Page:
In This Article Expand or collapse the "in this article" section Linguistic Profiling and Language-Based Discrimination

  • Introduction
  • General Overviews
  • Foundations and Extensions
  • Phonetic and Acoustical Analyses
  • Linguistic Discrimination in the Workplace
  • Evidence of Linguistic Bias in Housing Markets
  • Educational Studies: Bilingual and Bidialectal Considerations
  • Language and Gender: Evidence of Bias in Linguistic Style and Conversation
  • Language Usage among Racial and Ethnic Minorities
  • Linguistic Prejudice and the Law
  • Linguistic Human Rights
  • Alternative Perspectives

Related Articles Expand or collapse the "related articles" sectionabout

Forthcoming Articles Expand or collapse the "forthcoming articles" section


Linguistics Linguistic Profiling and Language-Based Discrimination
John Baugh
  • LAST REVIEWED: 12 January 2021
  • LAST MODIFIED: 12 January 2021
  • DOI: 10.1093/obo/9780199772810-0267


Linguistic profiling and other forms of linguistic discrimination were first attested in the Old Testament. The coinage of the word shibboleth traces its origin to the Book of Judges 12:6, where the inability to pronounce that word correctly would result in death; “They told him, ‘Please say shibboleth.’ If he said, ‘sibboleth,’ because he could not pronounce it correctly, they seized him and killed him at the fords of the Jordan.” Since then, other manifestations of human conflict and discrimination frequently exhibit linguistic demarcation in one form or another, and these shibboleths evolve over time. Warring factions may eventually make peace, as old rivalries come to be displaced or resolved. Advances in technology exacerbated these trends, as more-rapid modes of transportation increased contact and conflict among speakers of mutually unintelligible languages, accompanied by the development of increasingly efficient deadly weaponry that coincided with global expansionism along with sporadic conquests and the ensuing oppression of human enclaves throughout the world. The advent of global markets and multinational immigration has further accelerated circumstances where diverse human factions may use linguistic (dis)similarities as one of several means through which individuals formulate perceptual boundaries between groups that are familiar or unfamiliar. When compared to the historical longevity of discrimination based on language, linguistic evaluations of this phenomenon are relatively recent.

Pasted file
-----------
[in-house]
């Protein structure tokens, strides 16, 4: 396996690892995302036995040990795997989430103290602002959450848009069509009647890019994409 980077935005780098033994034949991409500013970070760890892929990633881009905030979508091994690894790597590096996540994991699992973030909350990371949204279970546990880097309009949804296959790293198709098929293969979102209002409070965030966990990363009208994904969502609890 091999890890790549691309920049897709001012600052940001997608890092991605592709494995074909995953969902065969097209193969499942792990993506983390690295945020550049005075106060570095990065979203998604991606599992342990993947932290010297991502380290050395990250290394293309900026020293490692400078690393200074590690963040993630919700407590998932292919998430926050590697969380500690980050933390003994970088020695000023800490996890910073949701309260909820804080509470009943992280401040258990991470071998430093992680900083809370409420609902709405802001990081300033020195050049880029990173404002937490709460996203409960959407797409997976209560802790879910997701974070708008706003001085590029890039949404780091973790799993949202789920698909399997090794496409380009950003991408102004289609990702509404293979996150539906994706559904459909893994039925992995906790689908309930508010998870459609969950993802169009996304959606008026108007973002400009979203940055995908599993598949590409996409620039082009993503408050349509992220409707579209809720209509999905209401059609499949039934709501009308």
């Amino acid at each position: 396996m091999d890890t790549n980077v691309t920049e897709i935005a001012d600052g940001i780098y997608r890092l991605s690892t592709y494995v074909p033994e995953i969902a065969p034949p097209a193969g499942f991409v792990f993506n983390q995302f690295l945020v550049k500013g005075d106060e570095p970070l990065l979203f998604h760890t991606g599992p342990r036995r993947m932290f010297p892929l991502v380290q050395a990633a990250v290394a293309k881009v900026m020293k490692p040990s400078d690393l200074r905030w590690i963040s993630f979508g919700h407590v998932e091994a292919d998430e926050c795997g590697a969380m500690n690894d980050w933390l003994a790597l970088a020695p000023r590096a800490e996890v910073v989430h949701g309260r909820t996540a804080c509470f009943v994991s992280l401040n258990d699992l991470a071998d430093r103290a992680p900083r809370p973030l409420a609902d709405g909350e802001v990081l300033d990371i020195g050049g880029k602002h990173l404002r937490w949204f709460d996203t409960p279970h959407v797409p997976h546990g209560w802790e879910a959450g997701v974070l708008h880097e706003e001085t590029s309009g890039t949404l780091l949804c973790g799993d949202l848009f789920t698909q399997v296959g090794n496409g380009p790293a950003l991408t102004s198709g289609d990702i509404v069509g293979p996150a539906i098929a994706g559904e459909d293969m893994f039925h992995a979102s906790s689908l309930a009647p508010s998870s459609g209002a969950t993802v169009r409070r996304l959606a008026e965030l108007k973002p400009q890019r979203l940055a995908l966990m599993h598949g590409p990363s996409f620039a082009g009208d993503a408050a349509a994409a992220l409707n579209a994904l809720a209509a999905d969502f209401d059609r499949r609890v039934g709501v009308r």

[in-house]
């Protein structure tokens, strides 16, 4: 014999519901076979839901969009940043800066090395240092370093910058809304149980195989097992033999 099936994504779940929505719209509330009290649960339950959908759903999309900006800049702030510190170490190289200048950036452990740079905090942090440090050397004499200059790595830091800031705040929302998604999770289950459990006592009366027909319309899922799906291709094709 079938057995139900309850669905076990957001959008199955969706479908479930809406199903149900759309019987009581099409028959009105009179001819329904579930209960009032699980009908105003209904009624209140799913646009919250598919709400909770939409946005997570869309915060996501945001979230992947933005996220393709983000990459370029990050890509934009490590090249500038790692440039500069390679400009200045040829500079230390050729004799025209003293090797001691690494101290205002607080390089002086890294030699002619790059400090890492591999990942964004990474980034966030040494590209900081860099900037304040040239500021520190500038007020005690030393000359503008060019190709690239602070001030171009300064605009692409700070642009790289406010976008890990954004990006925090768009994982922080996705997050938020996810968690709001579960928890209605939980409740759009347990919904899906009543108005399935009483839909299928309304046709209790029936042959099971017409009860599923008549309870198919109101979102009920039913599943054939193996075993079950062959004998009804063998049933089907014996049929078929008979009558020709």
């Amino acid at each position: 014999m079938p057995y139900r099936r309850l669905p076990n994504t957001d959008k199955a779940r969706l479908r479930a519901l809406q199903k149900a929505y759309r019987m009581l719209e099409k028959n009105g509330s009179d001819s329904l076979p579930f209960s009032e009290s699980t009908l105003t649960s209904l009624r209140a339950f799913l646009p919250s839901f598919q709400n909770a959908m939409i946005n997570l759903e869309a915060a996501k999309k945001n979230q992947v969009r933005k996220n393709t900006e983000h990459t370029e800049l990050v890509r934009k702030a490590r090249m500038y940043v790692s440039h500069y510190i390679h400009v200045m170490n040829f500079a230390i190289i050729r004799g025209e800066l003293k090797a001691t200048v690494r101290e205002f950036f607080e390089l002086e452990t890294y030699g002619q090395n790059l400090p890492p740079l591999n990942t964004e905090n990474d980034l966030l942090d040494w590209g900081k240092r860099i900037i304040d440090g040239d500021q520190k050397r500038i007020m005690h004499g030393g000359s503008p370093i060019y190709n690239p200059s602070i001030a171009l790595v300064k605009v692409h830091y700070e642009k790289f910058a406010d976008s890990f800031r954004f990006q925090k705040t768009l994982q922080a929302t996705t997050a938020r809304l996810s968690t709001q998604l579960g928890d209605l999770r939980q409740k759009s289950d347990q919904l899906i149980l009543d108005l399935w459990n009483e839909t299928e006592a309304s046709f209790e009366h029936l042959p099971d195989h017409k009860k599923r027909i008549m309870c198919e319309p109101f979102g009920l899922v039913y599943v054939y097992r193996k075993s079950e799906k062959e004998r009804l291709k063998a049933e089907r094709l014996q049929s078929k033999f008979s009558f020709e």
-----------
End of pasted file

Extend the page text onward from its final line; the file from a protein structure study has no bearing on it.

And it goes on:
General Overviews

Haugen 1972 is among the first works by many professional linguists to call attention to the stigmatization of bilingualism as experienced by various immigrant groups in the United States. Lambert 1972 and Tucker and Lambert 1969 are experimental studies that expose further evidence of linguistic bias in bilingual (e.g., French and English in Canada) and bidialectal circumstances (e.g., mainstream Standard American English and African American vernacular English in the United States). Preston 1989 is a formulation of perceptual dialectology that provides orthogonal confirmation of such biases, through elicitations of opinions about superior-to-inferior varieties of American English. Explicit accounts of linguistic profiling are described in Purnell, et al. 1999 regarding housing discrimination and in Baugh 2000 in relation to testimony about different speakers’ dialects and racial identities during murder trials. Squires and Chadwick 2006 produces complementary analyses by uncovering differential dialect discrimination against minorities seeking to purchase homeowners’ insurance. In Zentella 2014, evaluations of linguistic profiling share echoes of Einar Haugen’s early observations about prejudice against bilinguals, albeit with specific relevance to native speakers of Spanish who were obliged to speak English exclusively at their places of employment. Jones, et al. 2019 discovers unintended bias against black Americans by professional court reporters who regularly mischaracterized their statements during trials. When viewed collectively, matters of linguistic profiling and language discrimination persist in many social domains, thereby confirming the existence of one demographic dimension of human inequality.

  • Baugh, John. 2000. Racial identification by speech. American Speech 75.4: 362–364.

    DOI: 10.1215/00031283-75-4-362

    A survey of legal cases devoted to murder trials where the dialect of suspects or defendants was central to witness testimony. The phrase “linguistic profiling” first appeared in this article, and that concept has since expanded to include prejudicial, and often illegal, reactions to the speech or writing of individuals whose language usage was used as the basis of discrimination against them.